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Populated only by IBM's TotalStorage 200i array and Cisco's SN 5420 switch, the iSCSI market is fledgling at best. But with ratification of the standard coming soon, more and more iSCSI products have started surfacing.
This June, StoneFly Networks, San Diego, CA, launched its iSCSI Storage Concentrator, an all-in-one iSCSI router, bridge and virtualization manager that starts at $7,995, and lets clients gain block-level access over the LAN to a common pool of Fibre Channel (FC) or SCSI storage, the company says.
Cisco, too, has spread its iSCSI wings, with its second iSCSI switch, the SN 5428, designed to put small- to medium-sized workgroups onto IP SANs.
Unlike its predecessor, the SN 5420, the SN 5428 includes an integrated 8-port FC switch from QLogic to connect to FC disk storage arrays, one RS232 management port, two 10/100 Ethernet ports for SNMP traffic and high availability and two Gigabit Ethernet ports to connect to the end-user LAN. Clients must be equipped with a free iSCSI driver, variants of which exist for Windows, Linux, Solaris, HP-UX and AIX.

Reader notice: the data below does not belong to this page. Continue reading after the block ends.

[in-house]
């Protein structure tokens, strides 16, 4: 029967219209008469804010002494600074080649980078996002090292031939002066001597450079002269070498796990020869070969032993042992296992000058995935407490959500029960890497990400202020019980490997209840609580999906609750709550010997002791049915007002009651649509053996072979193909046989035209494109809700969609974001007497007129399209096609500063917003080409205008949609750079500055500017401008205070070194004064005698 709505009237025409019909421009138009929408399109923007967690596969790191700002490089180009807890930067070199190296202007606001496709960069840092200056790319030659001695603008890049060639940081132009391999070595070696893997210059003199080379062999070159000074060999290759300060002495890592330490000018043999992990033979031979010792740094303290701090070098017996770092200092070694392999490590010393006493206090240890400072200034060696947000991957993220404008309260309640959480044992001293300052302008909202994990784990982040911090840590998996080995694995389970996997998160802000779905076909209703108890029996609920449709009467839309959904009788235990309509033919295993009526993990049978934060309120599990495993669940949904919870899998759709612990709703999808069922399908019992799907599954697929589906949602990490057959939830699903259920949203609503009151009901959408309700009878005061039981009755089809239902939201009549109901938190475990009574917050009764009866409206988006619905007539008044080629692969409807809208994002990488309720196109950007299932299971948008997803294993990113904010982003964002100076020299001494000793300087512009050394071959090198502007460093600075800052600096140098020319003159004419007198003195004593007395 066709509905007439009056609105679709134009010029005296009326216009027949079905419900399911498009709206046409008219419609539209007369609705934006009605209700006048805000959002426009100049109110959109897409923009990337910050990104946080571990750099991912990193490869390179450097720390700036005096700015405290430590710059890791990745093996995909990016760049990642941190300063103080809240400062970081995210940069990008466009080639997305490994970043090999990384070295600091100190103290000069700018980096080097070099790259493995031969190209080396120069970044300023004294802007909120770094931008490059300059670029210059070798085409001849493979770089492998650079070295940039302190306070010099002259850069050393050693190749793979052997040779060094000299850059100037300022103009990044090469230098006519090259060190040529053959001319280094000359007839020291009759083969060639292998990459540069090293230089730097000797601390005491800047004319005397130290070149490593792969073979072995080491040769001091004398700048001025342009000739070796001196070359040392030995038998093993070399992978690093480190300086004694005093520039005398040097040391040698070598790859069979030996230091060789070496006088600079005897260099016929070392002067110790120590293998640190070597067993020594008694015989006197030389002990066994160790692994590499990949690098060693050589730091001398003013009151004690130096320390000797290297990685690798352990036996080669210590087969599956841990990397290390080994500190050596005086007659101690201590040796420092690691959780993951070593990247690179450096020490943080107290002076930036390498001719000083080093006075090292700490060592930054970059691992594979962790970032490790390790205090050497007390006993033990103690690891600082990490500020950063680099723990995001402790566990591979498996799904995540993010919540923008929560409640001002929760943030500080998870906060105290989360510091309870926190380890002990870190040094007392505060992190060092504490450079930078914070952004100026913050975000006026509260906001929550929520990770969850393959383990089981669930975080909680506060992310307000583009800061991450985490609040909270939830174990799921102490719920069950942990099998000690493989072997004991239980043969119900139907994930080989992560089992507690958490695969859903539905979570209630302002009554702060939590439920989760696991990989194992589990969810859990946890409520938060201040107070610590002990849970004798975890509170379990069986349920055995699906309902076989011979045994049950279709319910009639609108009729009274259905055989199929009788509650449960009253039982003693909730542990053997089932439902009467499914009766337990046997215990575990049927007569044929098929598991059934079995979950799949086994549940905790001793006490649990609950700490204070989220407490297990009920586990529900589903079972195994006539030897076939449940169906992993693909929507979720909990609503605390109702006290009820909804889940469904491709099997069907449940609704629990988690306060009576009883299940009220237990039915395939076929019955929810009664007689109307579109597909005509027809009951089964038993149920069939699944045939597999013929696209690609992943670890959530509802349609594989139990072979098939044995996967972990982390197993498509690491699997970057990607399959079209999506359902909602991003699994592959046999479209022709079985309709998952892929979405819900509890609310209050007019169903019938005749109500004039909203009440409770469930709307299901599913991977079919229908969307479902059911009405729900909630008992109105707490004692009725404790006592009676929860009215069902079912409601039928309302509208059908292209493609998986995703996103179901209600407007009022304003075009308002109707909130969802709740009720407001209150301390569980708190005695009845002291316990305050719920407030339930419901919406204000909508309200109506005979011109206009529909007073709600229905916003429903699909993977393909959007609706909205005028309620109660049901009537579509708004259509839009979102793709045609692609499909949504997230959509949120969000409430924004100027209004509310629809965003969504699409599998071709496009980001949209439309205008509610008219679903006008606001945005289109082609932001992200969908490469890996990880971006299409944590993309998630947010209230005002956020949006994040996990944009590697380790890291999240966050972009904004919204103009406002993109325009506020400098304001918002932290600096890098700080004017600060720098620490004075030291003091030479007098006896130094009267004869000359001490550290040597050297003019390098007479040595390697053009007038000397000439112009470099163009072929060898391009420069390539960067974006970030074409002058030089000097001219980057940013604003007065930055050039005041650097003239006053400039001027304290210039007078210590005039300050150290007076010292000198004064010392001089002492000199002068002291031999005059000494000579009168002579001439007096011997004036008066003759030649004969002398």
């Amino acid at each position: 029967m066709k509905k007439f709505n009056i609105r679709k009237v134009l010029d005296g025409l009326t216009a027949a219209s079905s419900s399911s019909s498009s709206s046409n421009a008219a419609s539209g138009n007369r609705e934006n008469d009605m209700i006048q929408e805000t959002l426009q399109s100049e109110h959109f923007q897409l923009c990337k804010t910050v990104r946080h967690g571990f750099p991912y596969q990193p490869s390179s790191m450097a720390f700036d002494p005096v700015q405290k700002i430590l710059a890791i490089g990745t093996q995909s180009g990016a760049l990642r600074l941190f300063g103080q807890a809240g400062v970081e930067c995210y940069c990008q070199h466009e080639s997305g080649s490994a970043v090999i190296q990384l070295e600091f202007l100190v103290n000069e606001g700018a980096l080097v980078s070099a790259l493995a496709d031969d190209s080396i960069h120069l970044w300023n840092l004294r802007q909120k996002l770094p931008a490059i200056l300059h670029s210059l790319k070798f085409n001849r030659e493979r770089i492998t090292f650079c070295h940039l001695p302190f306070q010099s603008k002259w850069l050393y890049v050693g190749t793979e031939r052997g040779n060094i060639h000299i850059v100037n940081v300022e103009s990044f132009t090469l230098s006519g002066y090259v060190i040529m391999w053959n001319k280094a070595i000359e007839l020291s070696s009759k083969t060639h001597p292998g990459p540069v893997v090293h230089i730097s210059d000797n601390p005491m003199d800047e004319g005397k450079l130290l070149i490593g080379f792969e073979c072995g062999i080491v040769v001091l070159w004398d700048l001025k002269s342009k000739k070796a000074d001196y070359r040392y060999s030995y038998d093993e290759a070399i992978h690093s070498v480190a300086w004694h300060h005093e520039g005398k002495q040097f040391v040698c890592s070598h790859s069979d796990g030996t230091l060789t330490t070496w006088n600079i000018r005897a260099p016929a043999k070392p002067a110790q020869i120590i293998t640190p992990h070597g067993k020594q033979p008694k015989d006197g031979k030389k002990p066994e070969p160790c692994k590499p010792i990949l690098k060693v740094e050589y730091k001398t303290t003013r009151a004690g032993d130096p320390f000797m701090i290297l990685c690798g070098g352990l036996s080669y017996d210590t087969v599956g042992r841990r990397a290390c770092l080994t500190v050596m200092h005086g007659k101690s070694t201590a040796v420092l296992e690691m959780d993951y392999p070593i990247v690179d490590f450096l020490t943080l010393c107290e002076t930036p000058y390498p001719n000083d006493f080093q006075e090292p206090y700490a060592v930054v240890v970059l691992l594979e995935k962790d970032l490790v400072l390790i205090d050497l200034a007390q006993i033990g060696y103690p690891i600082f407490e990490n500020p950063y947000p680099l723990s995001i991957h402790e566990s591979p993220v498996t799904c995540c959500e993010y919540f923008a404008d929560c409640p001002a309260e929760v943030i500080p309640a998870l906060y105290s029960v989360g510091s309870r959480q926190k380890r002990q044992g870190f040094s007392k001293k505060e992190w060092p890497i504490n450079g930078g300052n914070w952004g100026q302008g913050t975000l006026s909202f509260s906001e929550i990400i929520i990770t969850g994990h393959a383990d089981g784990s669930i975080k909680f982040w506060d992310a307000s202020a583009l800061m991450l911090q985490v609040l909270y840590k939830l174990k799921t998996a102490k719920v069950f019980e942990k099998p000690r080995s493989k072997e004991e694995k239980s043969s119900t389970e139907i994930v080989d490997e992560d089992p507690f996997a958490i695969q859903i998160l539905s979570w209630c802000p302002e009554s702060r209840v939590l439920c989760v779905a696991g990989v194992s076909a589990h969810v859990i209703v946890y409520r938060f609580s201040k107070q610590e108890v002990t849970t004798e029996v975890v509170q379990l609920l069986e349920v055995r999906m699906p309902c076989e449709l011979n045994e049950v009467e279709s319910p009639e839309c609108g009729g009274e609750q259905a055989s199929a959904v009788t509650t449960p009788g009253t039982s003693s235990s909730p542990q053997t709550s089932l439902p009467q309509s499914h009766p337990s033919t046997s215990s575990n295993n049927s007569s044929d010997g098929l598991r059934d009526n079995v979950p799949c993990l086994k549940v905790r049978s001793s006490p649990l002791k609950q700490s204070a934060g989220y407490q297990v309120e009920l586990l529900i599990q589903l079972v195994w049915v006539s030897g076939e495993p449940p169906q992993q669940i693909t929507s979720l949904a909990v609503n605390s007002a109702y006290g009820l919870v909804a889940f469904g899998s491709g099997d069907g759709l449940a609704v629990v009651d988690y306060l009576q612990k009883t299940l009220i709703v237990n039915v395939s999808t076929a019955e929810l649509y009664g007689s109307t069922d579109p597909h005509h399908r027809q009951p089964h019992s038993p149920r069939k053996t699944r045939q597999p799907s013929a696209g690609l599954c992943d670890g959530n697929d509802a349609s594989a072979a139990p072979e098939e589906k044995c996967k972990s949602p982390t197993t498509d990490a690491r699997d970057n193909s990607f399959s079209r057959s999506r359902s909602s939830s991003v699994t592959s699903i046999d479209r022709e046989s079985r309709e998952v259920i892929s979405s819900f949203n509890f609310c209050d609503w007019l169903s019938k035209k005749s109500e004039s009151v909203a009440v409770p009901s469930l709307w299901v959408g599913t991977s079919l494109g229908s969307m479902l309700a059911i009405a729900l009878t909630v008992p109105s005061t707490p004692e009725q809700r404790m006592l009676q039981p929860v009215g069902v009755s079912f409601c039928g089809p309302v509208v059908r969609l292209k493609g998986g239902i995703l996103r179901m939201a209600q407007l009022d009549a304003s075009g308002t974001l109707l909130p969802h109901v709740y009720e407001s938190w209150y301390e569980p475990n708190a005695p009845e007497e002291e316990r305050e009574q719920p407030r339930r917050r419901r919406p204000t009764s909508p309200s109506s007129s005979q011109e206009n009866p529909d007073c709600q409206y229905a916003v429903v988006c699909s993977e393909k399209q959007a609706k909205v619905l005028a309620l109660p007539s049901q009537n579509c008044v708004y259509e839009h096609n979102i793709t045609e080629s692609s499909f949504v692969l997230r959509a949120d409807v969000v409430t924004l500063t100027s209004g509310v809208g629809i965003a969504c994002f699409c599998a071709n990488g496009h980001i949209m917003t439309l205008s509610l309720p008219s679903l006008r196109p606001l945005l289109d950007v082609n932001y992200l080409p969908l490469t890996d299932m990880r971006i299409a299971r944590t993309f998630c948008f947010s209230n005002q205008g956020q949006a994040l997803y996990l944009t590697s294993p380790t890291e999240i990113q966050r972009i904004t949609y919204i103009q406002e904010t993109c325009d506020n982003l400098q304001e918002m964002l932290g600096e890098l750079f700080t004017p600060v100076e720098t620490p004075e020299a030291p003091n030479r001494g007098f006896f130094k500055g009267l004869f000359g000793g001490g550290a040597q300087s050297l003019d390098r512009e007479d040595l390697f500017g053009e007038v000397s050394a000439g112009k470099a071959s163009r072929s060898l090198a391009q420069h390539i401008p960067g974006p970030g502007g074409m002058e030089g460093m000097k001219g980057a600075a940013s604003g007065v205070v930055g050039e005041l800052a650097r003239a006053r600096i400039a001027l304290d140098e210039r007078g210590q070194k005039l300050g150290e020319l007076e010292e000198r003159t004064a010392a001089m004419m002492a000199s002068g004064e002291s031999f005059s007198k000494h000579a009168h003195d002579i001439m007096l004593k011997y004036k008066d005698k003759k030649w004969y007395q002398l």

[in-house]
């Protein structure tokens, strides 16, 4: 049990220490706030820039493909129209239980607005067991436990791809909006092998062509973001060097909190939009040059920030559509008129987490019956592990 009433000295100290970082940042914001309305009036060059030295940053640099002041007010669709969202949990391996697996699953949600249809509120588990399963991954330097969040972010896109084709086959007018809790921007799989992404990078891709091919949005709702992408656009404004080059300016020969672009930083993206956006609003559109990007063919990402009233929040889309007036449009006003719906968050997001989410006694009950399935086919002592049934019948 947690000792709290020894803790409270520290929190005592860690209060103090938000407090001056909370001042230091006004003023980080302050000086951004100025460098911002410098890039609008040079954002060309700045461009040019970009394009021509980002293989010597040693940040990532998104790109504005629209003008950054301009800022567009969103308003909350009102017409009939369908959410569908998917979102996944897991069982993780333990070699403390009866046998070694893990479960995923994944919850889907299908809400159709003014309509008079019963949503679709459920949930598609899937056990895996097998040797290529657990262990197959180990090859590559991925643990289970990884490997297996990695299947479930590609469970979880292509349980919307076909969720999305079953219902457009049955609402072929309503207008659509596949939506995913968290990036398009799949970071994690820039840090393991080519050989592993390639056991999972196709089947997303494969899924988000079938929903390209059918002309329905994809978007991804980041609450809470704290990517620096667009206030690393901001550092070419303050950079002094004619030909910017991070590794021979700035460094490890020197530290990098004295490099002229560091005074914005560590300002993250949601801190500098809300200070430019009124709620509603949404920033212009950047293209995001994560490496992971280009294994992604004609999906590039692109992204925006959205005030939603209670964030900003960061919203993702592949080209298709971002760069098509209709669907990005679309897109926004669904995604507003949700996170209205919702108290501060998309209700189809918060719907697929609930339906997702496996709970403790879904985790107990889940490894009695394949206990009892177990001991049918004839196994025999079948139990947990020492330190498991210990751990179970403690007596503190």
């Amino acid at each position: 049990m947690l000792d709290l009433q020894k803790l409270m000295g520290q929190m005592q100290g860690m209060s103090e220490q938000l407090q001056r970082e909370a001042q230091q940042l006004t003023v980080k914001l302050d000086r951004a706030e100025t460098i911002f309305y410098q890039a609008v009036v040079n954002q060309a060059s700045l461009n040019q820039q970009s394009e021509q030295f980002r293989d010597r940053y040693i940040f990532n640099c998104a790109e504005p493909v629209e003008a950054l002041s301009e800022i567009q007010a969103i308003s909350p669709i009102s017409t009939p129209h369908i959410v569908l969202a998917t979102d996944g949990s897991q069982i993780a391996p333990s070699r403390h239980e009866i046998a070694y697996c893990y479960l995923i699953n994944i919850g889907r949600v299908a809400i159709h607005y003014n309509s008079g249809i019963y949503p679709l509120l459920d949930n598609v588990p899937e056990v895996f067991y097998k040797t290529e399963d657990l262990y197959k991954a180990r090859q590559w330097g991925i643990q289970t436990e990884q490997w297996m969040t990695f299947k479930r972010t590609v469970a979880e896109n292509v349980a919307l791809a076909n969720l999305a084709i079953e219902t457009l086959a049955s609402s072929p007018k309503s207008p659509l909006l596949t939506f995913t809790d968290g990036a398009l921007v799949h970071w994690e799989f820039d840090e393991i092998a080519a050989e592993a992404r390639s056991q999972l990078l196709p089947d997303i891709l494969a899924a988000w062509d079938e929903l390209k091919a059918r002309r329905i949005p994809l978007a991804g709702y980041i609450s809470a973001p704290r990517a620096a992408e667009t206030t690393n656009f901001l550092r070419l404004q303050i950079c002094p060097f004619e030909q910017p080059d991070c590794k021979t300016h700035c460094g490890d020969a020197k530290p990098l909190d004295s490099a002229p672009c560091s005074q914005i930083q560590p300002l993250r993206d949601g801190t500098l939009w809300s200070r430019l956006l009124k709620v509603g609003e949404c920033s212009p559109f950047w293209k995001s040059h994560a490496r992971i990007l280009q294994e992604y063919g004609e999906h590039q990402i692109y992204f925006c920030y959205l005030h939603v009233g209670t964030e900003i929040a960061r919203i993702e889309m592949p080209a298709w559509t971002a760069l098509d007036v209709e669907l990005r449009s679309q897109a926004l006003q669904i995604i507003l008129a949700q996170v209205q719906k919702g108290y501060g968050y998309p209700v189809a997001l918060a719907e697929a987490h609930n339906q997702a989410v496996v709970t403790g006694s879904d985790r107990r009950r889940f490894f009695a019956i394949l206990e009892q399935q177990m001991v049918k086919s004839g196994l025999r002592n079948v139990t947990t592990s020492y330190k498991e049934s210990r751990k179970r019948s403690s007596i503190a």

The SN 5428 costs $11,995. Bundled with a 48-port Catalyst 3550-48 switch, you can get up to 48 users on a departmental iSCSI SAN for under $17,000 - about a third of the cost of an all-FC solution, according to Doug Ingraham, senior manager for Cisco's storage technology group.
The network test equipment community also seems to think that IP storage is on an upswing. This spring, Empirix
PacketSphere STP can be used to test any number of IP storage configurations - iSCSI SAN deployments, obviously - but more frequently data mirroring and remote backup applications, says Garth Morrison, Empirix director of storage marketing.
Priced at $60,000, Morrison says organizations haven't flinched at PacketSphere's price tag. "If you're going to install a couple million dollars worth of storage equipment, what's another $60K to make sure that it all works?" he says.
This was first published in July 2002